Canadian space technology
Stephen Harper prevented the sale of Canadian space technology to an American defense contractor. MDA (McDonald Dettwiler and Associates) has planned to sell its spcae technology division to American owned Alliant Tech system for 1.3 billion.
Canadian Reaction
Some Canadians reacted strongly to the proposed sale of MDA
It is an issue that touches on our sovereignty as a country.
governments action renewed debate over weather and when foreign country's should be allowed to take over Canadian business.
What Is National Unity ?
- Peoples feeling's of unit, wholeness, with other is often closely tied to their sense of identity
- Canadians share feel the sense of unity by showing basic beliefs like respect for diversity.
-Canada is used as a good example of a civic nation. ( In a civic nation diverse groups of people agree to live accordingly to the rules on specific values and beliefs)
Forces Affecting National Unity
- Both external and Internal events can influence citizens concern with national unity.
-During WW1 and WW2, over 100 000 Canadians died. Over the passing years, The remembrance day ceremonies have become a major symbol of national unity. Every year millions of people gather in small and large groups at 11:00 am, on November 11, to honour Canadians who fought in the wars.
Fragile Unity
- Some Canadians believe Canadian unity will break down, and Canada will become smaller countries
- A poll conducted by Innovative Research Group found that 1 in every 3 Canadians think Quebec will have left Canada by 2020.
- Another poll was taken by COMPAS, a public opinion research company, found that almost 1/3 of Albert respondents believed the western provinces should start thinking about forming their own country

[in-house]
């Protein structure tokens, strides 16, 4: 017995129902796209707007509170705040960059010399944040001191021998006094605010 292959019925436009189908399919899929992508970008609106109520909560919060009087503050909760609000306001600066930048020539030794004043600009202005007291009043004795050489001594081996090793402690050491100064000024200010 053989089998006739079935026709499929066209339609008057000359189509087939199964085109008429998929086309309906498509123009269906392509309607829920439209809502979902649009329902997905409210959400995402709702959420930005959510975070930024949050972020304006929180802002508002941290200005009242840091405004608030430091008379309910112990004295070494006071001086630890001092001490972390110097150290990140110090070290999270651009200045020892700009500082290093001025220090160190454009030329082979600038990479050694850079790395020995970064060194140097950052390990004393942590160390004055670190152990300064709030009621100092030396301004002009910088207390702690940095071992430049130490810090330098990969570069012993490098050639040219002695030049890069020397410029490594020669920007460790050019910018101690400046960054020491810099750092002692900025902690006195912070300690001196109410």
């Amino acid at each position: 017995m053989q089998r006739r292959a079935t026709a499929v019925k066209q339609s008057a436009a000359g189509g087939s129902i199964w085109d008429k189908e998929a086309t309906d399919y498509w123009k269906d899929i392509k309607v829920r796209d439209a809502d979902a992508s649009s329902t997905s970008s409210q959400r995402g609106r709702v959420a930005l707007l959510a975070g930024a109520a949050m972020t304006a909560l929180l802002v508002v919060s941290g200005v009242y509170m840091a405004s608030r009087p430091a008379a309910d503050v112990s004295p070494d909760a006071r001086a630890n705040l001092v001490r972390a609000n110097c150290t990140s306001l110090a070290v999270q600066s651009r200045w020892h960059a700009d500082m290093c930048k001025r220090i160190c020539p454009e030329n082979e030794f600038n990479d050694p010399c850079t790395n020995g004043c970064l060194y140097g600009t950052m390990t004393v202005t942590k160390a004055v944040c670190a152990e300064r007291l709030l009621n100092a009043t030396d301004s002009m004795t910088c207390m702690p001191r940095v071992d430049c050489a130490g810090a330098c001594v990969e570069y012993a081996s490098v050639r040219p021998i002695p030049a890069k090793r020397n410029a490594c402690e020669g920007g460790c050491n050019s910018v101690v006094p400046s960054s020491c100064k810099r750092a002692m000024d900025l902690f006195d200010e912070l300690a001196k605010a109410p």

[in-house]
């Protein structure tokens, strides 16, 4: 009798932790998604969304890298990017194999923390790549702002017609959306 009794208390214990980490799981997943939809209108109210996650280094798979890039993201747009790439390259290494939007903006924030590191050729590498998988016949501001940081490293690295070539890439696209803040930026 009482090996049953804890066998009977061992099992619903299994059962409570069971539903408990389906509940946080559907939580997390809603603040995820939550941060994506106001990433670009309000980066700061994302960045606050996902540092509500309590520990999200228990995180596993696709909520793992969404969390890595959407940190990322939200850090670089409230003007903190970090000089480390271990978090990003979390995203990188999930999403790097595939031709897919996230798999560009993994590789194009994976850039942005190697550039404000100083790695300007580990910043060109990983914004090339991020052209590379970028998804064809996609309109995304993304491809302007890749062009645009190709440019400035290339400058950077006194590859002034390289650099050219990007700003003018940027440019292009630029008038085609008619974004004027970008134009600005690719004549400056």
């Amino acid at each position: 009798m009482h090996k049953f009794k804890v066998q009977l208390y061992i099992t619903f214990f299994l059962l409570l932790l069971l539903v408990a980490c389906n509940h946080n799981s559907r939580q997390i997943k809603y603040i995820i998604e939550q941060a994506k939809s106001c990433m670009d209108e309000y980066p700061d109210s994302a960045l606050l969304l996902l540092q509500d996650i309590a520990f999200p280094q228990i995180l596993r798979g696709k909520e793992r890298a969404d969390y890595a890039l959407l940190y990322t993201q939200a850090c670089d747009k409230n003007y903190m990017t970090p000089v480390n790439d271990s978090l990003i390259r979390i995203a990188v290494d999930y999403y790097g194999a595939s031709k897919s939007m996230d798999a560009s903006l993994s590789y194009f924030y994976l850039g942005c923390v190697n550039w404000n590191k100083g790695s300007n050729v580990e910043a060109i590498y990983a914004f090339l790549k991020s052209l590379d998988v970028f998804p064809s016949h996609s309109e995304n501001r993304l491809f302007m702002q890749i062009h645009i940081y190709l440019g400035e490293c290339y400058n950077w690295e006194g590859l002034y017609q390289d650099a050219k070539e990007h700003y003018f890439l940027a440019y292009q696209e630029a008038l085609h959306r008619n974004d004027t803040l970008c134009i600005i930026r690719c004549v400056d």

Canadian National Unity
- Since Canada is spread out in different regions, with different physical features, the people in colder and mountainous regions will have different points of views on issues than people on the coast of Nova Scotia.
- Canadians speak different languages, live in different regions, have different cultures, and have different beliefs. All of this makes it difficult to promote national unity by expressing a single vision of Canada.
- Individuals, groups and collectives often feel contending loyalties, increasing globalization has made the experience of national unity even more difficult
Western Alienation
Equalizing Payments
- This money comes from taxes that Canadians pay, and the tax revenue is distributed to provinces in need, those governments get to decide how the money will be spent.
Changing Equalization Payments
- In 2006-2007 Ontario was sending about $20 billion a year to the federal government, and has not once received Equalization Payments, even though they could spent less per person on social programs than Newfoundland and Labrador, who was receiving the payments.
Political Representation & Official Multiculturalism
- Population Differences make it a challenge to ensure that all canadians and all regions are represented fairly in parliament